Design-driven Swiss watchmaker Rado served as the Official partner of NYCxDESIGN and WantedDesign. In 2017, Rado launched their second U.S. edition of the Rado Star Prize, which is held internationally to promote the work of young designers. With the Rado Star Prize U.S. 2017, Rado looked for innovative ideas on exploring the concept of “DESIGN IS OUR DNA: ITEMS FOR EVERYDAY LIFE” – a theme for the imaginative to create a product that shows a passion for the use of materials and design philosophy.
On May 19, at the opening of WantedDesign Manhattan, it was announced that Elisia Langdon, a recent graduate of the Industrial Design and Sustainability program at Pratt Institute, was the winner of the 2017 US Rado Star Prize for Kera, her modular storage system. Kera brings together the benefits of a sound-absorbing wall to improve working and domestic environments with the practicality of a storage system that can be adapted to grow within a variety of spaces. Learn more about Elisia and the Kera system.
WD. What is your education background?
EL. I grew up in the Bronx while attending a Waldorf school in Rockland County from kindergarten until grade twelve where I learned many crafts such as woodworking, knitting, and gardening from a young age. The hands on approach to learning that I was exposed to there was ultimately what led me to apply to Pratt for Industrial Design. At Pratt I minored in Sustainability, learning about the ways in which current modes of production and consumption are affecting people and the planet and how designers can play a key role in changing this pattern at the beginning of the life of a product.
WD. What is the story behind the prototype you presented for the Rado Star Prize?
EL. The Kera project really began a couple years ago when I was a research intern at the Center for Sustainable Design Strategies at Pratt. We were researching alternative materials for students to use that would have less of an impact on the environment and I was reading about wool and got a little obsessed with it. Not only does it have a lower negative impact on the environment, it can actually improve environments that it is in, removing toxins from the air, absorbing sound, and regulating temperature. I furthered this research during a semester abroad in Sweden during my junior year when I visited a sheep farm on Öland, an island off the coast of Sweden. I got to talk with one of the farmers there about how the wool from their sheep had become a waste product, used mainly to fertilize their fields due to lack of demand.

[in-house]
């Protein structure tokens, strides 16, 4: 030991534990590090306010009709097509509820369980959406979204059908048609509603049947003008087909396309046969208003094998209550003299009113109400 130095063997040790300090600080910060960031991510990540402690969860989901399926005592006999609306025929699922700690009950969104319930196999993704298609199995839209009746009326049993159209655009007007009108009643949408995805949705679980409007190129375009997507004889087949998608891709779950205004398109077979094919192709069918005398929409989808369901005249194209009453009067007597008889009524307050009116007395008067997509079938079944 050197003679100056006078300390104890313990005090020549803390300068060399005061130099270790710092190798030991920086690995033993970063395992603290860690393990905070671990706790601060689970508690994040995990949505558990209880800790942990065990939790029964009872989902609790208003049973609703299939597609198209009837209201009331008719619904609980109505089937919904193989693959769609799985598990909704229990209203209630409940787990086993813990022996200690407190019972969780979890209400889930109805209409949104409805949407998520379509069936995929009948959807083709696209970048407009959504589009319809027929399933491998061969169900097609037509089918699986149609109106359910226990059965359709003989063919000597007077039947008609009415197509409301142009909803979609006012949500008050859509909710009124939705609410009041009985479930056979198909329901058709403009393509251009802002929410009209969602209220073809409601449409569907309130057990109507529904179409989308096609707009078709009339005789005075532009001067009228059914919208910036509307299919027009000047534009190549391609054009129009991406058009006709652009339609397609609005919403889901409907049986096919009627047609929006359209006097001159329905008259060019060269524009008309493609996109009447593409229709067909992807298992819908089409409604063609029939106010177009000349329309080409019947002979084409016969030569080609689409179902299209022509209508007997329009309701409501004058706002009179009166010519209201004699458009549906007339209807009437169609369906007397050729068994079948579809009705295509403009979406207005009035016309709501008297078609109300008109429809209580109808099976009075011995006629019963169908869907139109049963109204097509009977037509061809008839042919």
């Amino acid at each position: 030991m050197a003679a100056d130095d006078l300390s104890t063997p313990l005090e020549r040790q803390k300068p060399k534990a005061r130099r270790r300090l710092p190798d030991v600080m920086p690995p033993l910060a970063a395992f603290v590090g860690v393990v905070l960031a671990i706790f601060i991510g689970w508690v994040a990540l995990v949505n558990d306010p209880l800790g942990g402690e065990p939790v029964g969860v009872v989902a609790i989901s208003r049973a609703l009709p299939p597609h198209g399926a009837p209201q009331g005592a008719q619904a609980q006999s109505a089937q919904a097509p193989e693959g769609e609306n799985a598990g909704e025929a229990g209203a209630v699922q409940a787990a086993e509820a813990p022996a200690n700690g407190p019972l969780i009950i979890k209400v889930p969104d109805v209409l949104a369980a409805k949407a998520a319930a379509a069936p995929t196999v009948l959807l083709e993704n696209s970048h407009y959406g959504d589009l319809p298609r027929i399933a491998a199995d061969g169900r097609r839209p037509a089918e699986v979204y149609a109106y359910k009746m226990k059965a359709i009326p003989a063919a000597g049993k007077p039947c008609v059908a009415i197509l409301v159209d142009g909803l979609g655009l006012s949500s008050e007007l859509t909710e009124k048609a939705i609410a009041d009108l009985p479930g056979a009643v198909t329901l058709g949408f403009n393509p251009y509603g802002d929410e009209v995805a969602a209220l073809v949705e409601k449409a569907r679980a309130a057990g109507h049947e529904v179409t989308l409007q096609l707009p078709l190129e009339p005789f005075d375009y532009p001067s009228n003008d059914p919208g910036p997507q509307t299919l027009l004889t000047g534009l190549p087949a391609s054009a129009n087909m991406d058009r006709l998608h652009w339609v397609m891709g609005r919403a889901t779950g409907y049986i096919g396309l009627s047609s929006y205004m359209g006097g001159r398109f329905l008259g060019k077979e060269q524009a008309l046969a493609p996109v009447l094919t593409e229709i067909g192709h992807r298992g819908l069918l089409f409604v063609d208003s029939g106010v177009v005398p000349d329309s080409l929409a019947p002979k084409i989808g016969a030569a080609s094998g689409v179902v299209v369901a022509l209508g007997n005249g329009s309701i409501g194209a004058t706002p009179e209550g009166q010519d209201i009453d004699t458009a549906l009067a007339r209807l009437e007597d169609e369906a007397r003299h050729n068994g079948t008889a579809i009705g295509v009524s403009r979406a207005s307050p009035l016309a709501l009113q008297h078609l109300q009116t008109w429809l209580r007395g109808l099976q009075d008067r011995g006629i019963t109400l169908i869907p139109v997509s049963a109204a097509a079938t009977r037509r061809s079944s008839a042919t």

Naturally, when I enrolled in Karol Murlak’s modular storage class at Pratt last fall I was pretty dead set on working with wool. Karol was a great professor for this project, encouraging us to get hands-on from day one to experiment with material and structure. The bulk of the project’s development was about finding a way to turn the sheet material of wool felt into a three dimensional object that could support itself and items stored in it. I spent a lot of time playing around with wool in the studio, ironing, steam forming, scoring, and sewing. The form that I ultimately arrived at was just another one of my experiments but when it came together suddenly it worked perfectly for what I was trying to achieve, providing rigidity and also allowing the modules to collapse for transport.
WD. Do you plan to develop the project and do you have any manufacturer in mind that could be interested by this product?
EL. Yes, I’m working to develop it further this summer and hopefully put it into production soon. I’ve received a few small orders already so I’m working now on locating a facility that would be the best fit where I could produce the modules in small batches.
I’ve had such a huge amount of support for this project from friends, professors and of course Rado giving me such a generous amount of prize money, this is something I never expected to be able to even consider straight out of school.
WD. What is your dream career?
EL. Starting my own studio has pretty much always been the goal for me. I’m most inspired by hands-on experimentation so I’d love to have a space where I could explore new ideas and test out my crazy ideas. I’ve kind of joked around with some of my friends from Pratt about one day starting a ‘Design Farm’ where we would develop ways to grow our own materials and have a sort of laboratory/studio combo where we could experiment and work on projects. It might sound a bit crazy but I’m generally drawn to things that are a bit messy and I think I would enjoy the challenge.
WD. Who are the designers and companies that inspire you?
EL. The designer that inspires me most is probably Victor Papanek. I’ve read a few of his books and really admire his approach to design as problem solving for human needs that doesn’t shy away from issues that are sometimes difficult to address.
In terms of designers working today that I draw inspiration from, Form Us With Love from Stockholm and Layer from London definitely make the top of my list. I think these studios are working to address complex issues in a really elegant and sophisticated way and that encourages me about the future of design.
We wish Elisia all the best of luck as her career unfolds and are enthusiastic and proud to partner for the second year with Rado for presenting the finalists of the US Rado Star Prize at WantedDesign Manhattan during NYCxDESIGN, the city’s global celebration of design.